Lamb is often associated with Easter and spring because at one time this fine , mildly flavored meat was only available at this time of year. But with today's efficient refrigeration and transportation facilities, lamb is now available in many cuts all year round, and there's no such thing as spring lamb.
Even so, spring means lamb to many people which makes it a traditional food for this time of year.
You may still see some meat labeled ''spring lamb.''This label identifies lamb marketed between the first Monday in March and the second Monday in October , a designation established by the United States Department of Agriculture many years ago.
For your own table tribute to spring, there are many different cuts to choose from.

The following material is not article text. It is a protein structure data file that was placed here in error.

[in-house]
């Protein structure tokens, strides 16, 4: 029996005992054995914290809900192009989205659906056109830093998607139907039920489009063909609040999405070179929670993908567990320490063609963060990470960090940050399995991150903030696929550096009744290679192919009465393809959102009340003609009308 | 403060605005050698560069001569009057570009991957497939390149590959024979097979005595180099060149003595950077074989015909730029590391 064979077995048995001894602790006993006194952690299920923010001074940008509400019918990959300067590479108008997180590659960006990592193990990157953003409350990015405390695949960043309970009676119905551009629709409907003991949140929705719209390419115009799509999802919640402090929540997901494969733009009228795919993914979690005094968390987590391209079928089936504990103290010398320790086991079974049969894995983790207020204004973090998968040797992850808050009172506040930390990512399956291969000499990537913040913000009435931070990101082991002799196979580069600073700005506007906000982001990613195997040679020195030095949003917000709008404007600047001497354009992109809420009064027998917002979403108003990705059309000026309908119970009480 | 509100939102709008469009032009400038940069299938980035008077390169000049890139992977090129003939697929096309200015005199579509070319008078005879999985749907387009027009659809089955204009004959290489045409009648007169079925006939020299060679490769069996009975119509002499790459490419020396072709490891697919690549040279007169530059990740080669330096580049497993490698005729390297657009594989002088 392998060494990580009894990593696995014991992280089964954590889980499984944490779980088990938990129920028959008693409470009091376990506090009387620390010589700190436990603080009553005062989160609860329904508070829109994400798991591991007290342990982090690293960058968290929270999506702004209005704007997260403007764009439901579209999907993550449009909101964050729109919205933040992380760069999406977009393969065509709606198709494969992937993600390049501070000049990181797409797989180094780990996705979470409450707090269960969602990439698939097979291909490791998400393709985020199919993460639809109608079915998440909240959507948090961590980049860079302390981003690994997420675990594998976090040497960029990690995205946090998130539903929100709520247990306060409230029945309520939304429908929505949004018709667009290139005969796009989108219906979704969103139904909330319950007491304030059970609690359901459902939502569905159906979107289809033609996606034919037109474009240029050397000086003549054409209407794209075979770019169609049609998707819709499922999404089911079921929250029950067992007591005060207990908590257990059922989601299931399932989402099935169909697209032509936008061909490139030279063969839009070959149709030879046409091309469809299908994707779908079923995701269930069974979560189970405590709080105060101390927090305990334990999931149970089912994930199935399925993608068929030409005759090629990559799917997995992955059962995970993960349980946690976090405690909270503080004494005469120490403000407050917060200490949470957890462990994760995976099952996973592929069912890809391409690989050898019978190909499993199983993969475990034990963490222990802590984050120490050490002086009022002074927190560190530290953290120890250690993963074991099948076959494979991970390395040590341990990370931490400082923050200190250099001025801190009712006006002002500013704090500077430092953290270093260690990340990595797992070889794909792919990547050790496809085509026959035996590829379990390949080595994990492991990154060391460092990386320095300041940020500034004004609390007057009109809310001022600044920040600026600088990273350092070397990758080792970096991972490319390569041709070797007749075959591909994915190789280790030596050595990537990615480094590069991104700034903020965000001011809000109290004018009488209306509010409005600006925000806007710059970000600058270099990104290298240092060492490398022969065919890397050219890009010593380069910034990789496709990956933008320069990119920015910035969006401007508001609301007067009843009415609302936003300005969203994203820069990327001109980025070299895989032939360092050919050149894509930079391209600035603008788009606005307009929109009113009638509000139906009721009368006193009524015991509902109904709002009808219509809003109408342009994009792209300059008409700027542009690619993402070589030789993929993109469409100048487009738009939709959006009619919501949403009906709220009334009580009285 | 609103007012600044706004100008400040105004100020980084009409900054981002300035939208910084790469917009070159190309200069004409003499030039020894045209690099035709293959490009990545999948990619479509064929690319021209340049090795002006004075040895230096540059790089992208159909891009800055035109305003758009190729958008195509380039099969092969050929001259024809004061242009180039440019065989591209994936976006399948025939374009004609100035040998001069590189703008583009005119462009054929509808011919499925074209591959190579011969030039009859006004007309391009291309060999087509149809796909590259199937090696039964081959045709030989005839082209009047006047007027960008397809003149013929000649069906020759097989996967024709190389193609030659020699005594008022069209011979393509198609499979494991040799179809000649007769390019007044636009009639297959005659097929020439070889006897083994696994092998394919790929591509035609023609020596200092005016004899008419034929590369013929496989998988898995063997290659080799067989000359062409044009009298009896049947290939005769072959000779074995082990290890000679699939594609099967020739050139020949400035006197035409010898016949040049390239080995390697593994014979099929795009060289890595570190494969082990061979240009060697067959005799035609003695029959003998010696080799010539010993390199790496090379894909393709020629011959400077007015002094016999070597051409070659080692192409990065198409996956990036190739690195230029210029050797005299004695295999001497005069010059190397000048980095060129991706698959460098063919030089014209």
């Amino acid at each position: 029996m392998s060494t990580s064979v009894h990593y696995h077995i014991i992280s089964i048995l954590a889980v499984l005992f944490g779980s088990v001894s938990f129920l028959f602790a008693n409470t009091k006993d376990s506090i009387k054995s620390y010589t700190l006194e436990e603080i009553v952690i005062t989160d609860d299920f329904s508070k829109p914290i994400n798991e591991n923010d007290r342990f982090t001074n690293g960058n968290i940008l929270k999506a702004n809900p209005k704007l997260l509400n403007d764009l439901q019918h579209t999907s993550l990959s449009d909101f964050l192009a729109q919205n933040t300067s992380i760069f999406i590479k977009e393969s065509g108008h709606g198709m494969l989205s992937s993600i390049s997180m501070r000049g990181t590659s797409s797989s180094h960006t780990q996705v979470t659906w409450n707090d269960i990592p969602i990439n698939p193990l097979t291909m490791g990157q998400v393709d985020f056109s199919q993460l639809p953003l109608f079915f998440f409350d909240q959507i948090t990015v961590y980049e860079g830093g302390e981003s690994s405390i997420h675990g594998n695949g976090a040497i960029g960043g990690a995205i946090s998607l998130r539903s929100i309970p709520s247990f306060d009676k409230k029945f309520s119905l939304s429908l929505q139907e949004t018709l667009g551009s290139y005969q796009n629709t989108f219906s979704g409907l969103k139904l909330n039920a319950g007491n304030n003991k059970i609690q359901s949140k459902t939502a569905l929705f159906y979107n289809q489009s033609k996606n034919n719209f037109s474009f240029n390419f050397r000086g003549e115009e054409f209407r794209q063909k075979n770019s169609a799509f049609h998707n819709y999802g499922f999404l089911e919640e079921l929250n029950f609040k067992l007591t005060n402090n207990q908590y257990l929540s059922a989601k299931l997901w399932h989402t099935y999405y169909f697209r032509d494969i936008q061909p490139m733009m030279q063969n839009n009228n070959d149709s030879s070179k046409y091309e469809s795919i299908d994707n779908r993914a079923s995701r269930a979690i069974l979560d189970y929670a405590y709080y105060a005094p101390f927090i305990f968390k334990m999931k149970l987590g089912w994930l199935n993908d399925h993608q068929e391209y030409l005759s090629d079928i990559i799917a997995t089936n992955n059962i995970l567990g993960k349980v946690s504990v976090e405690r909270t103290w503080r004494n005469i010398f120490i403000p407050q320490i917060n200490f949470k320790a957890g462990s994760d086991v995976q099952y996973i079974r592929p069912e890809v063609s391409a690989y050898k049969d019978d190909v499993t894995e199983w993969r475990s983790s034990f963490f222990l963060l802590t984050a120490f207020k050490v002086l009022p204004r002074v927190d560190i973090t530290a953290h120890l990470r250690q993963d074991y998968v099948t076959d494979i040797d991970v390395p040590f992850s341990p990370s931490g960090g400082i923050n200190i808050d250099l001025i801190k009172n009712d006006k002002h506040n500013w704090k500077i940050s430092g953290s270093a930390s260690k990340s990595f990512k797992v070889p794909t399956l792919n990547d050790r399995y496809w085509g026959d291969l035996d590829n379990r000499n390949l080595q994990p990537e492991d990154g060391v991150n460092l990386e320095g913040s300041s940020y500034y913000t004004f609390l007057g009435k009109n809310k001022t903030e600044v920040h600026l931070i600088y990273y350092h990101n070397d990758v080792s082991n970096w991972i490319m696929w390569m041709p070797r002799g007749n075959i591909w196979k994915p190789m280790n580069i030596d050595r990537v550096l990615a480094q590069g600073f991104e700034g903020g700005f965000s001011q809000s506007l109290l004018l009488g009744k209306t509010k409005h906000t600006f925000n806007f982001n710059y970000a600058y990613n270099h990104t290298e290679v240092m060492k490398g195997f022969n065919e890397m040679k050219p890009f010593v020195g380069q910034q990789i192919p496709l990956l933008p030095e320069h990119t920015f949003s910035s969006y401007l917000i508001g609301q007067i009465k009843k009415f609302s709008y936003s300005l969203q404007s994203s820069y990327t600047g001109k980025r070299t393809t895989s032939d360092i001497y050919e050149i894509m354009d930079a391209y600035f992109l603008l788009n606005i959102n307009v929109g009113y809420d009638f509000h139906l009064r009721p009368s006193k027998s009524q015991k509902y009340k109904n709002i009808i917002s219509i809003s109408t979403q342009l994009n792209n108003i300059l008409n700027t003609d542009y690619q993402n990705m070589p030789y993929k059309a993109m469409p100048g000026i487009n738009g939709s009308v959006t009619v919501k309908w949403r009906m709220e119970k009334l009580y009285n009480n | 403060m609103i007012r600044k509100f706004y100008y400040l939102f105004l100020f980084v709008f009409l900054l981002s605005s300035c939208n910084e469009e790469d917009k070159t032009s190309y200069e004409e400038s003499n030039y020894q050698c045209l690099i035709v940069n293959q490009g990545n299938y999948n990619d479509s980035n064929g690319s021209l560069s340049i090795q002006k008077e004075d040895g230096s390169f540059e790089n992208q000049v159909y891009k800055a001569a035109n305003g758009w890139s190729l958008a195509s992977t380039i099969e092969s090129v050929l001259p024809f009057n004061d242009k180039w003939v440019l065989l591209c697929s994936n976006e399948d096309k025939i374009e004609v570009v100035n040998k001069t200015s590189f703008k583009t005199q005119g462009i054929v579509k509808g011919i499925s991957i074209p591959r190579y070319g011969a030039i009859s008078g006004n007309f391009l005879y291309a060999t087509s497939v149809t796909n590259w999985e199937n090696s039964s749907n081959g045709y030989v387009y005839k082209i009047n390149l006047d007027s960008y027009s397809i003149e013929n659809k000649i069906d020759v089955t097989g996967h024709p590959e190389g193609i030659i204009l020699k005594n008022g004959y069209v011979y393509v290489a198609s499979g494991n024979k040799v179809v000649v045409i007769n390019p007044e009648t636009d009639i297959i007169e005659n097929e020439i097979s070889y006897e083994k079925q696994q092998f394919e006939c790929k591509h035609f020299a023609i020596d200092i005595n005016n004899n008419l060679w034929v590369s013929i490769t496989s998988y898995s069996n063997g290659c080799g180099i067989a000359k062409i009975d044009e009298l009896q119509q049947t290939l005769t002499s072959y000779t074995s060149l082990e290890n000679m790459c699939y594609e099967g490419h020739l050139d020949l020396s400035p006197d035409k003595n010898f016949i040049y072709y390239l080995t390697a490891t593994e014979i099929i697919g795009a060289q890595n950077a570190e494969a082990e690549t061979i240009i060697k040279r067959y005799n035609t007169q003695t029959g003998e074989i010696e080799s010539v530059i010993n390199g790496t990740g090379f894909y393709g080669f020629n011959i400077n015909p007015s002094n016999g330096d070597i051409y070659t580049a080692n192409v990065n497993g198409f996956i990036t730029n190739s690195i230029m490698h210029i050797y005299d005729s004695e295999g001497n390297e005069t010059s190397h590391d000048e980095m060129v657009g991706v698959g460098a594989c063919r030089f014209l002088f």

Always special and prestigious is a leg of lamb. The leg can be American style, French style, boneless, rolled or butterflied.
Sirloin chops and sirloin roasts, either boneless or bone-in, are cut from the sirloin section.
Lamb loin chops with the T-shaped bone may be cut as boneless chops or loin roasts. Rib chops are favorites, too.
The regal crown roast is two or more rib sections bent outward and sewn together. It is handsome when stuffed and roasted.
Among the more economical lamb cuts are ground lamb, breast of lamb, spareribs or riblets, lamb shanks, kabobs and shoulder roasts.
Rosemary is a favorite herb when it comes to seasoning lamb and mint sauce or mint jelly are very traditional.
Cranberry sauce is a colorful suggestion from a reader who says it adds just the right sweet and sour tartness to complement just about any cut of lamb.